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13 November

In the headlines

David Cameron is returning to frontline politics as foreign secretary. The former PM replaces James Cleverly, who has been appointed home secretary after the sacking of Suella Braverman this morning. Cameron, who will take a seat in the House of Lords, is the first ex-leader to return to the cabinet since Alec Douglas-Home 53 years ago. Gaza’s largest hospital is no longer functioning, according to the World Health Organisation. The UN agency says at least 2,300 people are sheltering inside al-Shifa, which is without power and water. Nigel Farage has arrived in Australia amid speculation he has accepted a £1.5m offer to appear on this year’s I’m a Celebrity… Get Me Out of Here! As one user on X (formerly Twitter) points out: “He’ll be able to get himself a Coutts account with that.”

Quirk of history

Star forts first emerged more than 500 years ago “in response to the growing power of cannons on the battlefield”, says The Atlantic. The polygonal structures, which typically have sloped walls and angled bastions, were designed to give defenders better coverage above attackers. Examples include Fort Bourtange, which surrounds a small village in the Netherlands; the Citadel of Jaca in Spain; the fortified town of Palmanova in northeastern Italy; Manjarabad Fort in India; and the Nossa Senhora da Graça Fort near Elvas, Portugal. See more here.

Inside politics

Angela Merkel always “detested” Donald Trump, says Politico. According to Jonathan Karl’s new book, Tired of Winning, the then US president boasted to a congressman that Merkel had privately complimented him on the size of his rallies, telling him there was “only one other political leader who ever got crowds as big”. The congressman said he wasn’t sure whether Trump knew she was comparing him to Hitler.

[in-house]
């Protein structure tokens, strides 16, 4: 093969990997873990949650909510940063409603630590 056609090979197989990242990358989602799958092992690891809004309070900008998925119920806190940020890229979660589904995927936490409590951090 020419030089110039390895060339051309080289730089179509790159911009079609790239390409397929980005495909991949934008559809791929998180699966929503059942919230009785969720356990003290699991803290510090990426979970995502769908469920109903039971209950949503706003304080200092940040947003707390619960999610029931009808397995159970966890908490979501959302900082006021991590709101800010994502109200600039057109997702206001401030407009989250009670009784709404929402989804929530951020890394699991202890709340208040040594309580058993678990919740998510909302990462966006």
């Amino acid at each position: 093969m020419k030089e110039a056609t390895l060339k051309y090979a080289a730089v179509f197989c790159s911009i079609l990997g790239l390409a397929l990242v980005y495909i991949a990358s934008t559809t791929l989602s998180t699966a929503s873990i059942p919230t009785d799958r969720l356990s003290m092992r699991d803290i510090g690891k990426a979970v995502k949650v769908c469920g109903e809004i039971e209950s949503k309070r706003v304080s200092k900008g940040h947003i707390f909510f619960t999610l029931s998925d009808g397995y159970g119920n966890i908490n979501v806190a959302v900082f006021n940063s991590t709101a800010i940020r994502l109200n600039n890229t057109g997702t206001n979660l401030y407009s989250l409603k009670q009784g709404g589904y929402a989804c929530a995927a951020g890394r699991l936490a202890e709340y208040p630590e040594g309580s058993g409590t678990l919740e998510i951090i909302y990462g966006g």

Food and drink

Home décor doesn’t just affect our moods, says Indy100, it can also change the taste of wine. Booze boffins measured how people’s experience of wine changed across three styles: “relaxed” spaces full of natural materials; “neutral” rooms with barely anything in them; and “energetic” interiors full of colours, shapes and patterns. The last of those – so-called “dopamine décor” – significantly boosted the vividness of participants’ sensory experiences, leading drinkers to award higher scores to the wine they tried. Vibrant decoration also made tipplers think their wine was more expensive. Hosts, take note.

Nice work if you can get it

British petrolheads want a crack at the world land speed record using the Bloodhound supersonic car, says the BBC. But they’re short of one crucial thing: a driver. To be in the running, candidates will need to prove they can withstand travelling at more than 800mph, and ideally have a major sponsorship deal already lined up. The Bloodhound has been sitting in Coventry Transport Museum since Covid, which stymied a previous attempt despite several blistering test runs in South Africa’s Kalahari Desert in 2019 (above). Reviving the project is expected to cost around £12m, so being a big name, and a decent fundraiser, would help.


A new app that listens to you recite tongue-twisters can tell how drunk you are with 98% accuracy, says The Daily Telegraph. Built by Stanford University squares, the tipsiness test asks users to recite rhymes like “She sells sea shells” and “Woodchuck”, before analysing their voice patterns. The study included only 18 adults, in various states of inebriation, so the sobriety service will go through further testing before being made public. 🥴💬


It’s Kealia Pond in Maui, Hawaii, which for some reason has turned bubblegum pink. Scientists don’t know for sure what has created the bright, Barbie-ish hue, says the BBC, but they suspect it’s to do with high salt levels prompting the growth of halobacteria. Despite the pond’s colourful look, people are being warned not to get too close, or – under any circumstances – to drink the water.


Quoted 13-11-23

“The most difficult thing is the decision to act, the rest is merely tenacity.”

Amelia Earhart